Consider, for example, that you hold 48. There is only one way to make a str8 with both cards, namely to have on the board 567. From the examples above, you can see that it can never be the nut str8 since the low card of the str8 is yours. This is one reason to not draw to such str8s. The other is that there is ONLY one way to make a str8 with 48 using both cards.

Let's now list all possible connectors and imagine them as forks, where 2 of the prongs are our cards, and we try to match the other 3 with the board.

SC - possible str8s with both cards(underlined are NOT nuts)
---------------------------------------------------------------
48 - 45678
58 - 56789 45678
68 - 6789T 56789 45678
78 - 789TJ 6789T 56789 45678

As you can see, the closer the cards are, the more ways to make str8s. With no gap connectors, 4 ways(3 the nuts). With one gap connectors 3 ways(2 the nuts), with 2 gap connectors 2 ways(only one nuts), and with 3 gap "connectors" only one non-nut way.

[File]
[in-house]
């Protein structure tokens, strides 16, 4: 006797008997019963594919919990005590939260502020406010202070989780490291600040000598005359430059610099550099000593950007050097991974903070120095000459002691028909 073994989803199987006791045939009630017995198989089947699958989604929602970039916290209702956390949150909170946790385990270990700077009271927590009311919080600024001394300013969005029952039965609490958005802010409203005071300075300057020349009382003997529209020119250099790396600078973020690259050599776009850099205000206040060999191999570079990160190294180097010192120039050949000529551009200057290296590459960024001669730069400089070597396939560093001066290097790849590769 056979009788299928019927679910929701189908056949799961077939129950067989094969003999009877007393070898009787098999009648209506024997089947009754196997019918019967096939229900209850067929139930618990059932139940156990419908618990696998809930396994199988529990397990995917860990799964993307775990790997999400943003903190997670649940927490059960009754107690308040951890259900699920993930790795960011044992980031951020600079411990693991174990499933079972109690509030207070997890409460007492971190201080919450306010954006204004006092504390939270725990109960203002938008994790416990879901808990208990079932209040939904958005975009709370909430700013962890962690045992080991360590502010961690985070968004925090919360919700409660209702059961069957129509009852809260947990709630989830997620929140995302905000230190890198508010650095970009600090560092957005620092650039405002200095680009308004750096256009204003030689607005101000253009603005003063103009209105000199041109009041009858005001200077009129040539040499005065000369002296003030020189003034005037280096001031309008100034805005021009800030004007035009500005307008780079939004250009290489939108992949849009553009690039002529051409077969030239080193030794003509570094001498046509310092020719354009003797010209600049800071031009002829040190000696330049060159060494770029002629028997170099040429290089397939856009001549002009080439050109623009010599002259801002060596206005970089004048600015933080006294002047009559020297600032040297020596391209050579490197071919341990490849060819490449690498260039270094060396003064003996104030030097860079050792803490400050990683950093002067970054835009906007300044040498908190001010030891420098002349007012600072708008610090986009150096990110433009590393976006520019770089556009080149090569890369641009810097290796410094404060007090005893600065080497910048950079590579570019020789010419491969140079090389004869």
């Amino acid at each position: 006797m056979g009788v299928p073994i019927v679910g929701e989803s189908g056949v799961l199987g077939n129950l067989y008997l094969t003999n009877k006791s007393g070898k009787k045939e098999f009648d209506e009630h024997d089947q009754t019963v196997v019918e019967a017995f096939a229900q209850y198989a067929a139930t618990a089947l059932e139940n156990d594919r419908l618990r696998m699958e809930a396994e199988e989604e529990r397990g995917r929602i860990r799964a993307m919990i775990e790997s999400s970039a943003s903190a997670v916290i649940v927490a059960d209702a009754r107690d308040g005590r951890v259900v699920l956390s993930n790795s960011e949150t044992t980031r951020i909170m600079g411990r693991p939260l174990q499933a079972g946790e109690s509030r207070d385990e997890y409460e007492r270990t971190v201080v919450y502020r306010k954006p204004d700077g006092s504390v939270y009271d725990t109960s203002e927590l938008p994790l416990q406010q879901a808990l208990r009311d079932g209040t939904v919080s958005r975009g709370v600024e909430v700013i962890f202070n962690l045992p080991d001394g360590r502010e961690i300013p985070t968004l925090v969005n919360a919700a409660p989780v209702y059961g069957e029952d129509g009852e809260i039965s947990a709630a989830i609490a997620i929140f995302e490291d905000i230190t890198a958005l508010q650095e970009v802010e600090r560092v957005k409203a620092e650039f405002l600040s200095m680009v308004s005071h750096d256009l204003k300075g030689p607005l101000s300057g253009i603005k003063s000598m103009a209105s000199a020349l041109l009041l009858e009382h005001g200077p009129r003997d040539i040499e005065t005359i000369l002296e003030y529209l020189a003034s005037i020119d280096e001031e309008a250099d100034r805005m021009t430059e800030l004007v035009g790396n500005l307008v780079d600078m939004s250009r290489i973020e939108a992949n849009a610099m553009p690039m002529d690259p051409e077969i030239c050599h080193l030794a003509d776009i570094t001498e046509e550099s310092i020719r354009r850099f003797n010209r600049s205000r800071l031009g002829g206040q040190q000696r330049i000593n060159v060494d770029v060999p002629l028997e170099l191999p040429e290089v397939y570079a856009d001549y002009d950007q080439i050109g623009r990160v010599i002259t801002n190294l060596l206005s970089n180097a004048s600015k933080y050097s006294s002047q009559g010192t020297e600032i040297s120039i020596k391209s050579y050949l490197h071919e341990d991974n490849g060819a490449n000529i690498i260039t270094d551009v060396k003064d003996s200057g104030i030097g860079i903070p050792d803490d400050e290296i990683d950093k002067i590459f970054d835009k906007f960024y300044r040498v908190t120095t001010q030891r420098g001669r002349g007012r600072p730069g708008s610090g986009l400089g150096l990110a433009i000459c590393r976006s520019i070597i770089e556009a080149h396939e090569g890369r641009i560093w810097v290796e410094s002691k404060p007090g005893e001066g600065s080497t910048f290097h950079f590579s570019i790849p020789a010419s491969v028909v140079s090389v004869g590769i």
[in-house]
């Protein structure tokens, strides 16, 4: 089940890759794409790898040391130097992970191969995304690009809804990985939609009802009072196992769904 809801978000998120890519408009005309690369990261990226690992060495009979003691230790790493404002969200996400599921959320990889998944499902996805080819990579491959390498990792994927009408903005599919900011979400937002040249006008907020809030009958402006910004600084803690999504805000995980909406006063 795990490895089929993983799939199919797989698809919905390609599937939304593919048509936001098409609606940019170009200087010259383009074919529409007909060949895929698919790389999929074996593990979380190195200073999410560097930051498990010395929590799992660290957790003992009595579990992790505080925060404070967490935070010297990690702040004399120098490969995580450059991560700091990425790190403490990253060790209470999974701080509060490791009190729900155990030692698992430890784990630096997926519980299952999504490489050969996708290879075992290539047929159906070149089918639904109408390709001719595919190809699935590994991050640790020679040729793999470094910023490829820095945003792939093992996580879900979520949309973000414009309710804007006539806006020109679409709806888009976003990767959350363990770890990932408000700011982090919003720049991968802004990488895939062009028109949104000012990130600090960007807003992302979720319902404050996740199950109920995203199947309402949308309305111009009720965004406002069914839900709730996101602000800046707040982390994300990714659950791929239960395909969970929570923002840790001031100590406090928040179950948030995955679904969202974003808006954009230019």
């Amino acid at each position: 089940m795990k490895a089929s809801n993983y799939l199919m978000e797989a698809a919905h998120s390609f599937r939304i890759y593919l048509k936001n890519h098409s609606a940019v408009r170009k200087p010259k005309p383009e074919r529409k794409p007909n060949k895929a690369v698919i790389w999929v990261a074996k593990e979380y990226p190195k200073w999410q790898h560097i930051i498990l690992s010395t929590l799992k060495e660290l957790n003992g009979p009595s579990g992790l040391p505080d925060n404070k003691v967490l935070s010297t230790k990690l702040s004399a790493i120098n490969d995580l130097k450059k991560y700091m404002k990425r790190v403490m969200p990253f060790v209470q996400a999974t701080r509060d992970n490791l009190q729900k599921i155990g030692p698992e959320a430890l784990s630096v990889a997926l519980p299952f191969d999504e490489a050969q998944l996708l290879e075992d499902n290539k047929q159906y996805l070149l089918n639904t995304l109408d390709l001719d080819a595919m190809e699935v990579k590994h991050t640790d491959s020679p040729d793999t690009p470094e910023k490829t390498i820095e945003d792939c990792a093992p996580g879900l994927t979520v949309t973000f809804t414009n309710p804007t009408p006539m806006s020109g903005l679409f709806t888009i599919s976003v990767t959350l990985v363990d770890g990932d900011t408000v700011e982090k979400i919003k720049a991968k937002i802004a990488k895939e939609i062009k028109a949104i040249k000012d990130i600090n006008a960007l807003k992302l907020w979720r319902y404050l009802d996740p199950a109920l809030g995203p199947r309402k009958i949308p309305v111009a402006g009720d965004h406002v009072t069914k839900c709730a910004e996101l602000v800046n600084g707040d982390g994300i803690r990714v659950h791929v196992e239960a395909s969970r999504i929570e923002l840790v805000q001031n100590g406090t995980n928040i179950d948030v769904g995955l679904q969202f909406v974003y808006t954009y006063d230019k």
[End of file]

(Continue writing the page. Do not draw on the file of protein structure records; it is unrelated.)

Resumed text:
Of course you can make many more str8 with one of your cards, but they are never the nuts and are very obvious on the board. Unless you have the top card, you can have no confidence at all. Even with a str8 like 9TJQK, you cannot be confident since AK beats you, so don't bet the farm with it:) .

A final note: As you approach low connectors and high connectors, there are fewer ways to make a str8. Here is the list of connectors that have FEWER chances because they are too low or too high.

34 - 34567 23456 A2345 (1 less str8)
24 - 23456 A2345 (1 less str8)
A4 - A2345 (1 less str8)
23 - 23456 A2345 (2 less str8s)
A3 - A2345 (2 less str8s)
A2 - A2345 (3 less str8s)

JQ - TJQKA 9TJQK 89TJQ (1 less str8)
JK - TJQKA 9TJQK (1 less str8)
JA - TJQKA (1 less str8)
QK - TJQKA 9TJQK (2 less str8s)
QA - TJQKA (2 less str8s)
KA - TJQKA (3 less str8s)

As you can see, the smallest SCs with full potential(max number of str8s possible) are 45, 35, 25 and A5. In other words, if the high number is 4 or less, you don't get full potential. Furthermore, you still get the non-desirable str8s (the low non-nuts).